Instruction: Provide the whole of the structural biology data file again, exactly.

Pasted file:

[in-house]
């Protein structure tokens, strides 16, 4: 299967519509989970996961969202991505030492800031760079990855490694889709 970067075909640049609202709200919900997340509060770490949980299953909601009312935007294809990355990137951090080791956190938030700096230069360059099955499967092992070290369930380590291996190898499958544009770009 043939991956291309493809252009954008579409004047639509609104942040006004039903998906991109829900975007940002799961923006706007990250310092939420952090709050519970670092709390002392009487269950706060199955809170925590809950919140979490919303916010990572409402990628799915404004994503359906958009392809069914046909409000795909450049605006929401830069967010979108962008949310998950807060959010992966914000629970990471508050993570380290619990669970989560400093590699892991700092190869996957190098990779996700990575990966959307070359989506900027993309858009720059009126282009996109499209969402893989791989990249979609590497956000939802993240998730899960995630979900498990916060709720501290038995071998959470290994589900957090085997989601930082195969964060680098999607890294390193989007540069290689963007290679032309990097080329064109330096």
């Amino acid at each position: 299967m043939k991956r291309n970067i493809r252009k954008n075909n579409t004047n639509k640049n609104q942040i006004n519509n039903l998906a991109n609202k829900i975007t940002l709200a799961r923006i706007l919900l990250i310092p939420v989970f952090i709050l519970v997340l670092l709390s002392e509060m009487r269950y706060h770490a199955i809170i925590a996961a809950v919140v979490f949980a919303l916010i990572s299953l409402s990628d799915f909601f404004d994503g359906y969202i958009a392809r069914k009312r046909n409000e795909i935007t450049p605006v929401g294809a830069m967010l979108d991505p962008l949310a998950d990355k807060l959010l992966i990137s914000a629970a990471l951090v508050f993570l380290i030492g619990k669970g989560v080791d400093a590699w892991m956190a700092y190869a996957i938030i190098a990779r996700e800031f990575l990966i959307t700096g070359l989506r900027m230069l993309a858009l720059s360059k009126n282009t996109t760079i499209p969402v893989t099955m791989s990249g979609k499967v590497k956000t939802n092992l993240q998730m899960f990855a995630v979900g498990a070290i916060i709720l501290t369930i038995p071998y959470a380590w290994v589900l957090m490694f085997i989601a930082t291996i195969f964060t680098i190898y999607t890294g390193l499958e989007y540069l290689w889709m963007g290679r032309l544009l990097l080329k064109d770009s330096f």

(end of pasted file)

[in-house]
């Protein structure tokens, strides 16, 4: 299967519509989970996961969202991505030492800031760079990855490694889709 970067075909640049609202709200919900997340509060770490949980299953909601009312935007294809990355990137951090080791956190938030700096230069360059099955499967092992070290369930380590291996190898499958544009770009 043939991956291309493809252009954008579409004047639509609104942040006004039903998906991109829900975007940002799961923006706007990250310092939420952090709050519970670092709390002392009487269950706060199955809170925590809950919140979490919303916010990572409402990628799915404004994503359906958009392809069914046909409000795909450049605006929401830069967010979108962008949310998950807060959010992966914000629970990471508050993570380290619990669970989560400093590699892991700092190869996957190098990779996700990575990966959307070359989506900027993309858009720059009126282009996109499209969402893989791989990249979609590497956000939802993240998730899960995630979900498990916060709720501290038995071998959470290994589900957090085997989601930082195969964060680098999607890294390193989007540069290689963007290679032309990097080329064109330096």
């Amino acid at each position: 299967m043939k991956r291309n970067i493809r252009k954008n075909n579409t004047n639509k640049n609104q942040i006004n519509n039903l998906a991109n609202k829900i975007t940002l709200a799961r923006i706007l919900l990250i310092p939420v989970f952090i709050l519970v997340l670092l709390s002392e509060m009487r269950y706060h770490a199955i809170i925590a996961a809950v919140v979490f949980a919303l916010i990572s299953l409402s990628d799915f909601f404004d994503g359906y969202i958009a392809r069914k009312r046909n409000e795909i935007t450049p605006v929401g294809a830069m967010l979108d991505p962008l949310a998950d990355k807060l959010l992966i990137s914000a629970a990471l951090v508050f993570l380290i030492g619990k669970g989560v080791d400093a590699w892991m956190a700092y190869a996957i938030i190098a990779r996700e800031f990575l990966i959307t700096g070359l989506r900027m230069l993309a858009l720059s360059k009126n282009t996109t760079i499209p969402v893989t099955m791989s990249g979609k499967v590497k956000t939802n092992l993240q998730m899960f990855a995630v979900g498990a070290i916060i709720l501290t369930i038995p071998y959470a380590w290994v589900l957090m490694f085997i989601a930082t291996i195969f964060t680098i190898y999607t890294g390193l499958e989007y540069l290689w889709m963007g290679r032309l544009l990097l080329k064109d770009s330096f």